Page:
We wanted to use the domed gallery in a theatrical way, and decided to aim for the atmosphere of a trade exhibition.  This enabled us to focus on particular companies or industries, rather than showing ‘a bit of everything’.  We incorporated aspects of Birmingham’s cultural life into this space as well.  Keeping to our theme in this section meant that some objects were interpreted in interesting ways.  We selected costume made in Birmingham so that it could be tied into the ‘trade exhibition’ theme.  If an item was simply owned by a Birmingham person it had to be excluded.  Similarly we could include the poignant child’s hearse and coffin as part of the trade exhibition because of the importance of Birmingham’s coffin industry. 



Our third theme has the overall title of ‘Unequal Birmingham’, and looks at poverty and reform.  Many different topics had to be brought together here, in quite a small space.  One of the challenges of representing the poor is that very few objects survive, so we had to make the most of what we did have.  The spectacular objects from the workhouse chapel provided a good starting point.  Famous Birmingham reformers make their appearance here, including the political campaigner Thomas Attwood, and most famous of all, Joseph Chamberlain. 


Choosing the themes and the objects is not, of course, the end of the process.  One of the key elements of designing any display is to decide what messages you want to put across.  We hoped to enable our visitors to make links between past and present – hence the screens in Unequal Birmingham which compare conditions in 19th century Birmingham  with those in the 21st century.  And we wanted to question some common assumptions, for instance by pointing out the negative aspects of Chamberlain’s improvement scheme.  Consulting with our community action panel and with experts on Birmingham  history helped us not only with the historical facts but also with our approach to emotive issues such as enslavement.

The displays can only scratch the surface of 19th century Birmingham. We hope they inspire people to find out more.

Henrietta Lockhart
Curator of History

Volunteering in the Staffordshire Hoard Gallery

“Where’s the big stuff? I want to see the really big stuff”. It was a familiar request; visitors to gallery sixteen at Birmingham Museum are often a little thrown when they peer in to the glass cases for the first time and wonder what on earth they’re looking at. Small pieces of shiny metal, many of them studded with red gemstones – what are they? Who do they belong to? Where are they from?  Why has such a fuss been made in the media about this find?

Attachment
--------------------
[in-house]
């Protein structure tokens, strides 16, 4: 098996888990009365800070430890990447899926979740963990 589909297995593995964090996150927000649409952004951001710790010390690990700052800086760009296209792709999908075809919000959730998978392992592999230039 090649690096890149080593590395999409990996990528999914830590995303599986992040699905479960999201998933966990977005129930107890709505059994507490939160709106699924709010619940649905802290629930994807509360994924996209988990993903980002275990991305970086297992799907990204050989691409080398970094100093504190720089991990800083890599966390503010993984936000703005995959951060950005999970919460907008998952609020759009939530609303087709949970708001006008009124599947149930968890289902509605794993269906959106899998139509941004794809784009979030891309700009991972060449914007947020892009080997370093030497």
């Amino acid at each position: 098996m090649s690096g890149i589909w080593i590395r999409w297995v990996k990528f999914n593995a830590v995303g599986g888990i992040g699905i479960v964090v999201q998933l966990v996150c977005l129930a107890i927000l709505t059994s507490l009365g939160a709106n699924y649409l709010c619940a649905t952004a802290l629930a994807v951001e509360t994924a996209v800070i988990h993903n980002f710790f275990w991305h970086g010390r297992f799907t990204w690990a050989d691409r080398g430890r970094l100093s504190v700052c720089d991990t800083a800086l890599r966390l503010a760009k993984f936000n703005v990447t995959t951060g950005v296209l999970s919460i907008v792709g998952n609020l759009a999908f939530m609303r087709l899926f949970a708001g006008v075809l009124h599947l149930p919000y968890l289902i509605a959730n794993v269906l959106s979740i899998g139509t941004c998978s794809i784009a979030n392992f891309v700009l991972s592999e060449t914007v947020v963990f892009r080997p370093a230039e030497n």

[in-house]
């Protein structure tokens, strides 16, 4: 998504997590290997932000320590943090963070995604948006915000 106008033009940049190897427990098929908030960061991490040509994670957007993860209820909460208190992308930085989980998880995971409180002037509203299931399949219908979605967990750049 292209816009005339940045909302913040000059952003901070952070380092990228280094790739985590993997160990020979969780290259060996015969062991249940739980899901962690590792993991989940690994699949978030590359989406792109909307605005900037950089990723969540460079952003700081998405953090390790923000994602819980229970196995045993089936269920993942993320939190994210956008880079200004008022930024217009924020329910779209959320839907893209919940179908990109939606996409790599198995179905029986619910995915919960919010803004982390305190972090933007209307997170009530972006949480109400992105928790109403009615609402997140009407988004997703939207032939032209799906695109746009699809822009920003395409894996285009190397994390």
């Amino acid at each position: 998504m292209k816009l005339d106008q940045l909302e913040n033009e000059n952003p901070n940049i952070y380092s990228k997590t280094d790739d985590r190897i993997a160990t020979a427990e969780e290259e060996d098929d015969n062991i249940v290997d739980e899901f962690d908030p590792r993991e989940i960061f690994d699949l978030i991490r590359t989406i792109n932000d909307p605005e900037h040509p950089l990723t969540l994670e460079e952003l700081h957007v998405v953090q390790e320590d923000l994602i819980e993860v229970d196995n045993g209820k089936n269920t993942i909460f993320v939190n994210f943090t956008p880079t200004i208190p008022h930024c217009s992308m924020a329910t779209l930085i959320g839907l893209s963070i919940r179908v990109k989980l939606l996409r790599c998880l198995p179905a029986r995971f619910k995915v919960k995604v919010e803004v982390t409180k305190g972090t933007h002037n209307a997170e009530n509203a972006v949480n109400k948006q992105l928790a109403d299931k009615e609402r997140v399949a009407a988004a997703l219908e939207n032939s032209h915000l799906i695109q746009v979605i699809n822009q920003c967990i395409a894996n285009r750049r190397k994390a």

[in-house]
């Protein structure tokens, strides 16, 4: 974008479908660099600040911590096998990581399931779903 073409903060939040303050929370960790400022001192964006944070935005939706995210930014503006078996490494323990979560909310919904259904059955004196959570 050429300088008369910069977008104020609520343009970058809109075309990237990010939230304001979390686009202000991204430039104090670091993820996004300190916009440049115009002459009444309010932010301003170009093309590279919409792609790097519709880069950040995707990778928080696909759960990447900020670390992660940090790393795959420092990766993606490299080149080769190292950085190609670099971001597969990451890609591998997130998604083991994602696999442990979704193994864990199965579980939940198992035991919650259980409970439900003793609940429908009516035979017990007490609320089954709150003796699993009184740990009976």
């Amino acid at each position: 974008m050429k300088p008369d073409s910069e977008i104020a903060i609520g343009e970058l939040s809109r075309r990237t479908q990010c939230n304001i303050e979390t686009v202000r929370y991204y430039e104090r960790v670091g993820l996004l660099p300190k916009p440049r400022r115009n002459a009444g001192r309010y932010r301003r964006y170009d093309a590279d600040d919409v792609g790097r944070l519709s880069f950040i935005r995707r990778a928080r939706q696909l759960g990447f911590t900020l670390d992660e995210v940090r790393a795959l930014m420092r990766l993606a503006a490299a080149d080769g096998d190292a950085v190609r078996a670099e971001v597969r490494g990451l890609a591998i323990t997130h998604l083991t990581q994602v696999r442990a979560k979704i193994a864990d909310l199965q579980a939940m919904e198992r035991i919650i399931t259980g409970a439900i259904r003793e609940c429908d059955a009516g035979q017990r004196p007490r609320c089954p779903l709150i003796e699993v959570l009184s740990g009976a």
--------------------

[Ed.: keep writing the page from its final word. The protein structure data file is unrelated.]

My name is Donna, and I’m only one of a group of volunteer interpreters who staff the Hoard at Birmingham Museum and Art Gallery.  Our primary role involves answering questions about the Hoard and encouraging visitors to engage with the objects on display. Volunteers are all passionate about the collection, for different reasons. Most of us are graduates; some of us are still studying. We all give our time freely, well almost freely – we do get a cuppa and a biscuit during breaks!


Photo: Two Staffordshire Hoard gallery volunteers at the 2012 Volunteer Party

So what do volunteers in the Hoard gallery do? Well, there’s a bit of housekeeping for starters. First thing in the morning we set the gallery up: we turn on the lights, set up the ipads and, last of all, fire up the short documentary which is a great introduction to the Hoard. Visitors often ask if we know the script of that film off by heart: we do!  There is a small amount of paperwork, a gallery check to make sure all is working, clean and tidy for visitors and then…we wait.


There is never much of a wait before the first visitors arrive. The Staffordshire Hoard remains very popular, and totting up the numbers is another volunteer responsibility. We regularly log over 300 visitors, even on a rainy weekday. There is rarely a dull moment in the Hoard, and our visitors are always so interesting, as well as interested.  For me this is the best part of volunteering: the opportunity to talk with such a diverse range of people. I started volunteering in the Hoard in January 2012, and since then I’ve learned as much from the public as I have from books and documentaries. I’ve been privileged to speak with jewellers who understand the intricate complexity of the filigree work; with metal workers who have explained how the swords would have been made and even an expert in marine life who enlightened me on sea horses off the south coast of England.

But you don’t have to be an expert at anything to appreciate the Hoard (I’m certainly not!) or to engage our full attention. There is still so much mystery surrounding the find and, as I often tell visitors, everyone’s interpretation is as good as anyone else’s when it comes to the Staffordshire Hoard. One of the really nice things about working in the gallery is hearing the ideas about how the gold came to be stashed there, and why. It seems unlikely that we’ll never know, but a very happy ten minutes can be passed debating it.


The day passes very quickly as a conglomeration of chatty, enthusiastic school trips, overseas tourists and mooching couples pass through the gallery. And there are quiet times too, during which we go around with a cloth and wipe the fingerprints off the cases.  At five o’clock a call comes over the radio advising that it’s time to start closing down the interactive exhibits, and Terry Herbert utters his final ‘why me?’ of the day. The lights are turned down, the doors closed and it’s time to head home.

If you are planning a visit to the Staffordshire Hoard – and why wouldn’t you? It’s fab and free! – please take advantage of the volunteer interpreters in the gallery. We can’t promise to answer all of your questions, but we’ll have an interesting time together trying!

Donna Taylor
Staffordshire Hoard Volunteer

For more information about the Staffordshire Hoard please visit: staffordshirehoard.org.uk